Meet Kay Marshall Strom


Kay Marshall StromI first met Kay Marshall Strom way back when I was in college. We both attended Westmont College in Santa Barbara, California. Since she was in my sister’s class, several years ahead of me, I didn’t know her well. However, I knew her well enough to remember her several decades later when I saw her at my first Mount Hermon Christian Writers’ Conference.

With considerable nervousness (I was under the new-writer’s spell of admiration for published authors and seminar speakers!), I approached her at one of the meals and identified myself. She was so gracious and asked for an update on my family.

Soon after, though I’m shaky on the time line, I read an article Kay wrote for our alumni magazine. I was so impressed with her skillful writing and her depth of compassion and spiritual understanding.

I made a point from then on to sit at Kay’s table for at least one meal whenever I went to Mount Hermon, though my interests lay with all things fiction and Kay was a non-fiction instructor.

Then one year, Kay had a new book, written with Michele Rickett, that had just released – Daughters of Hope: Stories of Witness and Courage in the Face of Persecution (InterVarsity Press). I bought the book and found it to be a stunning, inspirational, challenging, revealing book about suffering Christians around the world. I can’t think of another book that has moved me to prayer more than this book.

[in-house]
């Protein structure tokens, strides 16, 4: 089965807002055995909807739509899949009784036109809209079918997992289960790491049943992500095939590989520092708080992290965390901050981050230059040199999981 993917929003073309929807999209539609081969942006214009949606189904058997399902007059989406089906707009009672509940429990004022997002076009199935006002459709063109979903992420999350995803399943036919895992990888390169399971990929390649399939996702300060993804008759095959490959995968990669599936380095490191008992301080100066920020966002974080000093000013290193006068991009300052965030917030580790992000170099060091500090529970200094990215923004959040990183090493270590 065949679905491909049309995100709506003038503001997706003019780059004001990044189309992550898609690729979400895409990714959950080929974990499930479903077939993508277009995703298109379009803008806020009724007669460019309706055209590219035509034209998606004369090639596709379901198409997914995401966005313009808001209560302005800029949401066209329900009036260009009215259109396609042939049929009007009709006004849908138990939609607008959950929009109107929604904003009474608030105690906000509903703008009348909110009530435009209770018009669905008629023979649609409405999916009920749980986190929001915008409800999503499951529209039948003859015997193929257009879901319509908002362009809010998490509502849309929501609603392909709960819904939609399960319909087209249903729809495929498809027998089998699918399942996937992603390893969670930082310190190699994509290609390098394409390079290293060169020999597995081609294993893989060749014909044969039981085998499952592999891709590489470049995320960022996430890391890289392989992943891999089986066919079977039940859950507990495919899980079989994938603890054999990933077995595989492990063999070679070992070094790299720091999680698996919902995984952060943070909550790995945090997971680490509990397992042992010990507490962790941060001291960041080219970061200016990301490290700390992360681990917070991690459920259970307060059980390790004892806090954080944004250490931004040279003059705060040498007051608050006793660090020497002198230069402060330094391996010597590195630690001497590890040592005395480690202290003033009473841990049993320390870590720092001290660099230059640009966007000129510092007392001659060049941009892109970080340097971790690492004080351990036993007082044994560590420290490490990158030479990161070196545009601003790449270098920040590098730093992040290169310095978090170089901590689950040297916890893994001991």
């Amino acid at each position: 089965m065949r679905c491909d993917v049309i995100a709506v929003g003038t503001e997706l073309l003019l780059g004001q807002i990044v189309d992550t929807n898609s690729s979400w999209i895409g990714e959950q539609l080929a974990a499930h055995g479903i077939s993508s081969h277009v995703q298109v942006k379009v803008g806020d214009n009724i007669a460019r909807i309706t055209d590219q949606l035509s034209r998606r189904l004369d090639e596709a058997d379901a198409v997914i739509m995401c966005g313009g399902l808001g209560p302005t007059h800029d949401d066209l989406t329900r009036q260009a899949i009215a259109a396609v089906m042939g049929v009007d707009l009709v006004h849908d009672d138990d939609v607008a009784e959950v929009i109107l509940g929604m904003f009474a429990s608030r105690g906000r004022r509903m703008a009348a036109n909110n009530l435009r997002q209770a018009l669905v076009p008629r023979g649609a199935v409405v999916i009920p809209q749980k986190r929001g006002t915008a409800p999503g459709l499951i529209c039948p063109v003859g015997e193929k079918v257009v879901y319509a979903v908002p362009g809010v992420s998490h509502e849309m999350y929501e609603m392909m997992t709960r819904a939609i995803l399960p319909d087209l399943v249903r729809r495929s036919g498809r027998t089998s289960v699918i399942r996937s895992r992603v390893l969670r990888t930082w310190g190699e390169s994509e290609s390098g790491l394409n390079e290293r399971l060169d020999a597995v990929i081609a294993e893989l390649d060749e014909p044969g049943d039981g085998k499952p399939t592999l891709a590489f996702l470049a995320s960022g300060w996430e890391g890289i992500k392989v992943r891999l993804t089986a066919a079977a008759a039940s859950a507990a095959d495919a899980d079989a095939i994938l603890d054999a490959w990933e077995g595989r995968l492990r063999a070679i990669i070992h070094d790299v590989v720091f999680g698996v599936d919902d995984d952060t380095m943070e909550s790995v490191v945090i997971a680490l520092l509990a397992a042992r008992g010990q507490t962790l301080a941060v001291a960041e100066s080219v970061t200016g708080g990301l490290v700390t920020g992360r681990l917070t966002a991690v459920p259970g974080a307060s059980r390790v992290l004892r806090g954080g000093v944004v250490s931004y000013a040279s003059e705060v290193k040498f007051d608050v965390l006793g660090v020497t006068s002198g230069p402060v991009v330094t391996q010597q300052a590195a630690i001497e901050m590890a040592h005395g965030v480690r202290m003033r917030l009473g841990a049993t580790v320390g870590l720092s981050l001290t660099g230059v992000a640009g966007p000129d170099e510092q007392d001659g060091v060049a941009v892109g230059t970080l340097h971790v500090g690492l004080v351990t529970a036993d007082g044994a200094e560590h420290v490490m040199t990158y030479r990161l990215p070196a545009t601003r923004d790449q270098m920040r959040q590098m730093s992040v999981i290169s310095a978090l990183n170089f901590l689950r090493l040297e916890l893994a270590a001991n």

Lo and behold, my path has once again crossed Kay’s, this time in the fiction world. The Christian Fiction Blog Alliance is featuring her first novel, the beginning of a trilogy entitled Grace in Africa. Mind you, this had to be a stretching venture for an author of thirty-four non-fiction books, but the subject matter is in line with what I’ve come to expect from Kay.

I’ll save my review for later, but one thing you might be interested in: the story grew out of the biography Kay wrote of John Newton, author of the hymn “Amazing Grace.” Kay herself says John Newton opened her eyes. She goes on to say

My friends, we have never needed John Newton’s legacy more than today. For 200 years later, more people are enslaved than ever.

Any surprise, then, that The Call of Zulina is a story about slavery? I’ll be doing a review of the book later this week, but if you don’t want to wait, check out what the other CFBA participants are saying. (You can find a complete list at the CFBA blog). I suspect Kay Marshall Strom is an author you’ll want to remember.

Published in: on September 2, 2009 at 11:43 am  Comments Off on Meet Kay Marshall Strom  
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